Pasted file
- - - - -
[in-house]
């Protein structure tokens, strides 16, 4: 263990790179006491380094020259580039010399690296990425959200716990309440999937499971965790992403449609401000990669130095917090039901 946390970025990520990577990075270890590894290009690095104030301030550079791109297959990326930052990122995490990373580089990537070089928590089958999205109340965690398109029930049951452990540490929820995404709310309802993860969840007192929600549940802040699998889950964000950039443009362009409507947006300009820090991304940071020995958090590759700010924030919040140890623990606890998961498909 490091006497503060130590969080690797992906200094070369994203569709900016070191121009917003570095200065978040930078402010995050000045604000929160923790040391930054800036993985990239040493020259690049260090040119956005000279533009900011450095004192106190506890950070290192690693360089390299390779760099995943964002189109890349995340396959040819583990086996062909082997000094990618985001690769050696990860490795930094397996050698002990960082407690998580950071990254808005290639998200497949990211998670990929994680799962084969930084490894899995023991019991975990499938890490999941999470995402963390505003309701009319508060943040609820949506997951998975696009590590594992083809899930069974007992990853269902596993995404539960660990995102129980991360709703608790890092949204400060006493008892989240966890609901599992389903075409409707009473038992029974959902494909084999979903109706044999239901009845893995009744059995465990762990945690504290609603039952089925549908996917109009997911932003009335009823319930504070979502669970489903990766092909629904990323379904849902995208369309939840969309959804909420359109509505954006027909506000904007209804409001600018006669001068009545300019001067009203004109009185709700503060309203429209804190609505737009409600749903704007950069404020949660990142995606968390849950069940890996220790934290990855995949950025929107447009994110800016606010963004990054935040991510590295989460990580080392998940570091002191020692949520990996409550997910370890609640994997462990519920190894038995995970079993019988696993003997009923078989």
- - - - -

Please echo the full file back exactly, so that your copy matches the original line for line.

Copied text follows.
[in-house]
């Protein structure tokens, strides 16, 4: 263990790179006491380094020259580039010399690296990425959200716990309440999937499971965790992403449609401000990669130095917090039901 946390970025990520990577990075270890590894290009690095104030301030550079791109297959990326930052990122995490990373580089990537070089928590089958999205109340965690398109029930049951452990540490929820995404709310309802993860969840007192929600549940802040699998889950964000950039443009362009409507947006300009820090991304940071020995958090590759700010924030919040140890623990606890998961498909 490091006497503060130590969080690797992906200094070369994203569709900016070191121009917003570095200065978040930078402010995050000045604000929160923790040391930054800036993985990239040493020259690049260090040119956005000279533009900011450095004192106190506890950070290192690693360089390299390779760099995943964002189109890349995340396959040819583990086996062909082997000094990618985001690769050696990860490795930094397996050698002990960082407690998580950071990254808005290639998200497949990211998670990929994680799962084969930084490894899995023991019991975990499938890490999941999470995402963390505003309701009319508060943040609820949506997951998975696009590590594992083809899930069974007992990853269902596993995404539960660990995102129980991360709703608790890092949204400060006493008892989240966890609901599992389903075409409707009473038992029974959902494909084999979903109706044999239901009845893995009744059995465990762990945690504290609603039952089925549908996917109009997911932003009335009823319930504070979502669970489903990766092909629904990323379904849902995208369309939840969309959804909420359109509505954006027909506000904007209804409001600018006669001068009545300019001067009203004109009185709700503060309203429209804190609505737009409600749903704007950069404020949660990142995606968390849950069940890996220790934290990855995949950025929107447009994110800016606010963004990054935040991510590295989460990580080392998940570091002191020692949520990996409550997910370890609640994997462990519920190894038995995970079993019988696993003997009923078989």